The Tabularium was used for the conservation of the bronze tabulae containing the laws and the official deeds of the Roman State. The building occupies the area of the Asylum, the depression of the Capitoline Hill between the Arx and the Capitolium. The monument is on top of a tall base, its function being defensive and also to raise to the square level of the Asylum the archive. A steep staircase inside the basement, access to which was later sealed off on account of its being covered by the podium of the temple of Vespasian and Titus, joined the Forum level to the temple of Veiovis, while a second staircase led to the upper floor of the Tabularium. The narrow corridor on the first floor, illuminated by rectangular openings hewn out of the sturdy basement, is covered by a pavilion-vaulted gallery with large archways framed by architectural features; the gallery can still be visited and is well preserved. In the Middle Ages a fortress was built over the remains of the Tabularium, and this was later transformed into the Palazzo Senatorio. Since then, the building has been used for functions associated with the city's administration.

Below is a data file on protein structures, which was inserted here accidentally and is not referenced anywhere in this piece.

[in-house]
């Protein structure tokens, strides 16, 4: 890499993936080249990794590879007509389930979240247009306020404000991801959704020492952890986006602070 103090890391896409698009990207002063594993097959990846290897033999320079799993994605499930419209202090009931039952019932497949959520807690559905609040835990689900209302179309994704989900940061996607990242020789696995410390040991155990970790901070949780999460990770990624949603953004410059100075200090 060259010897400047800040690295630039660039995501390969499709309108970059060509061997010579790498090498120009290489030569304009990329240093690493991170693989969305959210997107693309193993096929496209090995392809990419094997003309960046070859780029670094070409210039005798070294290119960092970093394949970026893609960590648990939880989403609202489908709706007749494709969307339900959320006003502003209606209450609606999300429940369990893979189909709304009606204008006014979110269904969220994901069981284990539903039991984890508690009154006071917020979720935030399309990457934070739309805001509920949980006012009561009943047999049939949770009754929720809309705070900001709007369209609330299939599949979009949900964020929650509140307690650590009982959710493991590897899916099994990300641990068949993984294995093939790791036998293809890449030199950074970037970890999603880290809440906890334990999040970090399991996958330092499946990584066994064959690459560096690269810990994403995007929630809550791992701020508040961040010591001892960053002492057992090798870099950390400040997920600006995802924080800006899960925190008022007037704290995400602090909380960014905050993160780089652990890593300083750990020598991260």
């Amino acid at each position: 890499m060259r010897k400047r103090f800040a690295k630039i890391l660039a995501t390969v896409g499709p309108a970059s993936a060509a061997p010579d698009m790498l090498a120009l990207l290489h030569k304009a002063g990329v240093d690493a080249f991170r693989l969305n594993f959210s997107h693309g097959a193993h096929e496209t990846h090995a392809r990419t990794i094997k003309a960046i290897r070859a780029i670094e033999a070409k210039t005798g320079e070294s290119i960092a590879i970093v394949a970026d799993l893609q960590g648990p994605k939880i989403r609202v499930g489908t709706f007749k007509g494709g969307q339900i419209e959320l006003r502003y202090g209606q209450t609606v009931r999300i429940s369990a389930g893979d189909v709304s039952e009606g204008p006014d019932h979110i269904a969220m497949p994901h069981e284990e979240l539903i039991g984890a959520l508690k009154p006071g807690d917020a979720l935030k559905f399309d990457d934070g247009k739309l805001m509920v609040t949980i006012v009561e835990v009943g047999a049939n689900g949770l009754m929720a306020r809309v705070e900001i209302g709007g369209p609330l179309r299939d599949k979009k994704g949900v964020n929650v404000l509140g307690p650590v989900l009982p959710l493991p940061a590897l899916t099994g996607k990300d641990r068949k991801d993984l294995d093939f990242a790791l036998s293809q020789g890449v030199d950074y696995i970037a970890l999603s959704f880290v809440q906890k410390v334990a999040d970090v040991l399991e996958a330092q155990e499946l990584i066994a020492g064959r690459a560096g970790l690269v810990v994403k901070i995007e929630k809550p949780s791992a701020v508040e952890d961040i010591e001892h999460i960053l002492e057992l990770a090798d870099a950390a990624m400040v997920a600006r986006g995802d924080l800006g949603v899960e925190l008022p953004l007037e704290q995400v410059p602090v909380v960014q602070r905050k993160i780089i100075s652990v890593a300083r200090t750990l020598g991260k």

Notes: The monument is included in the Capitolini Museums' exposition routes.
The monument is part of the Capitoline Museums' exhibition itinerary.
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